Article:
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A friend wrote:

I see the source of the problem as the present system.  This is because of continual attempts to hold together a statute and regulatory corpus that has more stitches than Frankenstein and more twists, curves and double back loops than all the roller coasters in America.  All of this twisting and morphing resulted in a single mobius strip.  So while it appears to have 2 sides, in reality, once pulled taunt, the Act is nothing more than a strip of paper twisted once and taped at the ends. 

Think about it. You can be anything you want to be in such a world so long as you have enough ink.  Just keep the pens moving. 

Case in point:  any given day the same physical network can support regulated and unregulated traffic in multiple jurisdictions with mutually exclusive results based not upon technology, economics, or rational application of principles, but upon perception, bias, and an inability to let go of concepts that no longer have application to the first three.  Thus, in a single transaction - wireless telephone surfing the internet, sees a telephone number, clicks it thinking its skype-in number that’s within the U.S. but turns he roamed internationally b/c it terminated cross border to traditional landline.  Within that sentence are fact patterns that can touch every silo, implicate every local, state and federal jurisdiction in the U.S. and jurisdictions internationally, cross WTB, WCB, Cable, International, Enforcement, OET, and implicate the ITU, ICAAN and just about everything else, while setting off a chain reaction of regulations and court decisions, that, if printed and laid end to end, would likely cover the surface of this planet.  But to what end?  I can no longer say.  Its non-orientable b/c the assumptions underlying the 1934 Act are no longer valid.  Thus: Mobius strip.  More paper; no clarity.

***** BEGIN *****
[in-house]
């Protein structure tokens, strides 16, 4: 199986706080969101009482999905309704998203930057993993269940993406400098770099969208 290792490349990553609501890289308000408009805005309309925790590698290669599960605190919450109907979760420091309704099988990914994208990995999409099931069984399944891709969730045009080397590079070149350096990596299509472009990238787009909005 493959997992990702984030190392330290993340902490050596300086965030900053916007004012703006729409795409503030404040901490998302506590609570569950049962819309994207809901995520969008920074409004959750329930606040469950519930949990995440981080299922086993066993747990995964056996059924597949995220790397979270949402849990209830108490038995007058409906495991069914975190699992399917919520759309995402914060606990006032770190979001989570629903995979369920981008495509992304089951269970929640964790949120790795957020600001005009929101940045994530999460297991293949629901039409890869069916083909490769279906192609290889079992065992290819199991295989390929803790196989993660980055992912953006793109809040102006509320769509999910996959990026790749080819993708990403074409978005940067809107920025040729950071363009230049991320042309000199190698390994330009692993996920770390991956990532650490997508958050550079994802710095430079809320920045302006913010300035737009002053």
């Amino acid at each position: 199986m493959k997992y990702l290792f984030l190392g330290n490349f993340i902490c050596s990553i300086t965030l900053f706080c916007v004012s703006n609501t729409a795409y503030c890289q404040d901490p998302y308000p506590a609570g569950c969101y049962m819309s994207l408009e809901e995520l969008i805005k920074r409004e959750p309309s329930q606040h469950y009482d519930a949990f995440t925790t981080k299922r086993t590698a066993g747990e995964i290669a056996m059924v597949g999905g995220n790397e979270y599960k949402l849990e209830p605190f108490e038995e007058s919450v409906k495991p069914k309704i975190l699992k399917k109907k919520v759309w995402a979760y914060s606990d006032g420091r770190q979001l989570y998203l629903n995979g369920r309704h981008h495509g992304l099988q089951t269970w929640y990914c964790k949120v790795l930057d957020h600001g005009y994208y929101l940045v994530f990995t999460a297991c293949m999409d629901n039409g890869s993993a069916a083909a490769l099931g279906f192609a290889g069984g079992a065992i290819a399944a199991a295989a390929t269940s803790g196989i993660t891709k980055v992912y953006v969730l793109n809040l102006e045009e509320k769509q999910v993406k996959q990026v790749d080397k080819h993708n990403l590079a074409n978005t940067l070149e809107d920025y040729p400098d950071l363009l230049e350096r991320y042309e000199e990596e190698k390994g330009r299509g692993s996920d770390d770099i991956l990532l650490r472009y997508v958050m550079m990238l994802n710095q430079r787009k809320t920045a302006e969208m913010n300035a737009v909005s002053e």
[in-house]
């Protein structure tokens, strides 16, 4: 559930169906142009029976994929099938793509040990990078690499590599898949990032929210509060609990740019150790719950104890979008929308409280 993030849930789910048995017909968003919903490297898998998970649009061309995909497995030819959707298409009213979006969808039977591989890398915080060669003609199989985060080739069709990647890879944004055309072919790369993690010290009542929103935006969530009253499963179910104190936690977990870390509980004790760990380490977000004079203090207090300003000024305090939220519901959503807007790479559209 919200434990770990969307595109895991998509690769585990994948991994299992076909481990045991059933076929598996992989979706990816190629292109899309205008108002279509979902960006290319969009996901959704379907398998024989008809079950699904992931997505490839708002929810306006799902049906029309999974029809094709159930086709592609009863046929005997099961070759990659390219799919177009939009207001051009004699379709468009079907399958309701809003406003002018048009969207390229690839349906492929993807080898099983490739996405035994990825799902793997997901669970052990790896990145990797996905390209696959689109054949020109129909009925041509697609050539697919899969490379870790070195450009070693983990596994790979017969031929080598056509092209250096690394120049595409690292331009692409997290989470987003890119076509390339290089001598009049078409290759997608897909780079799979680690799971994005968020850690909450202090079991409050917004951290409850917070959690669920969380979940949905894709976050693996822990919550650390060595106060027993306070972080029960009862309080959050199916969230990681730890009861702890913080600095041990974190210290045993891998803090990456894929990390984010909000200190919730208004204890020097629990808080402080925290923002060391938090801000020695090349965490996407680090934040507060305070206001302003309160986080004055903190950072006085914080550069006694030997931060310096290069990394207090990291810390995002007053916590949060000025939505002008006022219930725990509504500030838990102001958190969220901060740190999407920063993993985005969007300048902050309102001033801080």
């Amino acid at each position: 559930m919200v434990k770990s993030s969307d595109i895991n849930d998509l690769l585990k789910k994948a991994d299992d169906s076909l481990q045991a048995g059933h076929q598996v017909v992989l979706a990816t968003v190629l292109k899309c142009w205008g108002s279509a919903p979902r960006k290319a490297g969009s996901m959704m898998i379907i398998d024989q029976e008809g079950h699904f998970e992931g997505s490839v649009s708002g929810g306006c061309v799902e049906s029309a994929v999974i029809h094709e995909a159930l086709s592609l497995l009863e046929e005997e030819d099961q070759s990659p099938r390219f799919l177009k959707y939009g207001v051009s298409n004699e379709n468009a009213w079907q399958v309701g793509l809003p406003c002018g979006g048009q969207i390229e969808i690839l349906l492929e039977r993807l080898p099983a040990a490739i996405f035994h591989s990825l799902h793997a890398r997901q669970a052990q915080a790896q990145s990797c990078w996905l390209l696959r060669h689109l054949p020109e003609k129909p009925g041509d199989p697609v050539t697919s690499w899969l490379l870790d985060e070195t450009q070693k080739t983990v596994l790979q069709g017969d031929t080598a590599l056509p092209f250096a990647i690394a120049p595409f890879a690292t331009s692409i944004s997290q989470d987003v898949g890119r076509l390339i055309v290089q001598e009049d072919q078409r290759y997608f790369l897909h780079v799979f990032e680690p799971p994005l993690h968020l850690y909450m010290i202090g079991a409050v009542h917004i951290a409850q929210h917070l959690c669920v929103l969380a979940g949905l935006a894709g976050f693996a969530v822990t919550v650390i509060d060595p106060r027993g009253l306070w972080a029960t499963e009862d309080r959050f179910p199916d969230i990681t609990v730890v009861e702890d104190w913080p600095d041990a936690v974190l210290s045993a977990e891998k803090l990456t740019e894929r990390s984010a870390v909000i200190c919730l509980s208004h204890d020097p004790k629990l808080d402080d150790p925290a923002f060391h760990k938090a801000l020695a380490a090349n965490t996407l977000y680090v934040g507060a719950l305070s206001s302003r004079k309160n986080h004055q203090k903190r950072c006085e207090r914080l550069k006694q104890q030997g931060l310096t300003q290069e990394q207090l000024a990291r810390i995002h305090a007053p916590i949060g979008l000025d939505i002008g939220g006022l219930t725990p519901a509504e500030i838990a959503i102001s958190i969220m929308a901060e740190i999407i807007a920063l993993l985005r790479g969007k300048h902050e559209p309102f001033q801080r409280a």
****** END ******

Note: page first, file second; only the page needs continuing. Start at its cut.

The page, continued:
So without comprehensive reform - and I mean uproot the entire aged and overgrown vine and all its tributary vines, shake all the nourishing dirt from all its roots and throw that vegetable empire to the sun’s hot sidewalk mercy - at the very least, there’s a 50/50 chance (and in a mobius world, that’s 100%) that the cure you seek will infect the innovation you’d like to protect with the same logic that led to the end of Computer II, Computer III, and the sorts of magic box tautologies that let regulators bless incumbent affiliates attempts to convert facilities-based competitors into customers with the sanctity of “public interest”.  In other words, the strip gets longer, but in essence you end exactly where you began.  The only real difference is the amount of ink and money devoted to the effort.  In other words, you cannot solve the problem on the same level of thinking that created it.

So don’t assume that new regulation will occur on your terms.  (That, I think, is one of the big lessons of TA96.  Everyone looked at a tapestry woven with what appeared to be equal parts old thread and new thread.  Each saw the picture of their desires.  Neither were correct, but one side was more correct than the other.  One side bet that the old thread was more durable than the new.)

Thus, (and apologizing in advance for an overabundance of images this evening but strong coffee, correctly roasted,  can work wonders on the human spirit - or result in verbosity … YMMV), when reaching for the blindfolded lady’s sword, Pause.  Look long.  Look carefully.  And be sure lest you mistake the blade for the handle.  Or worse yet, yank the scabbard away from one held by your opponent.  In either case, the collision between expectations and reality will not be pleasant, and may not be long lasting either.

So fashion a new sword.  Then have at it.  (Or at the very least, as I instructed someone recently, deconstruct it: “By the time the ____ are done reading ____ , they should experience vertigo.  We’ll give them one shiny handhold, one safe point in space to hang onto lest the gravitational force of the collapsing star once known as telecommunication regulation in ___ sucks them into nameless black oblivion.”) 

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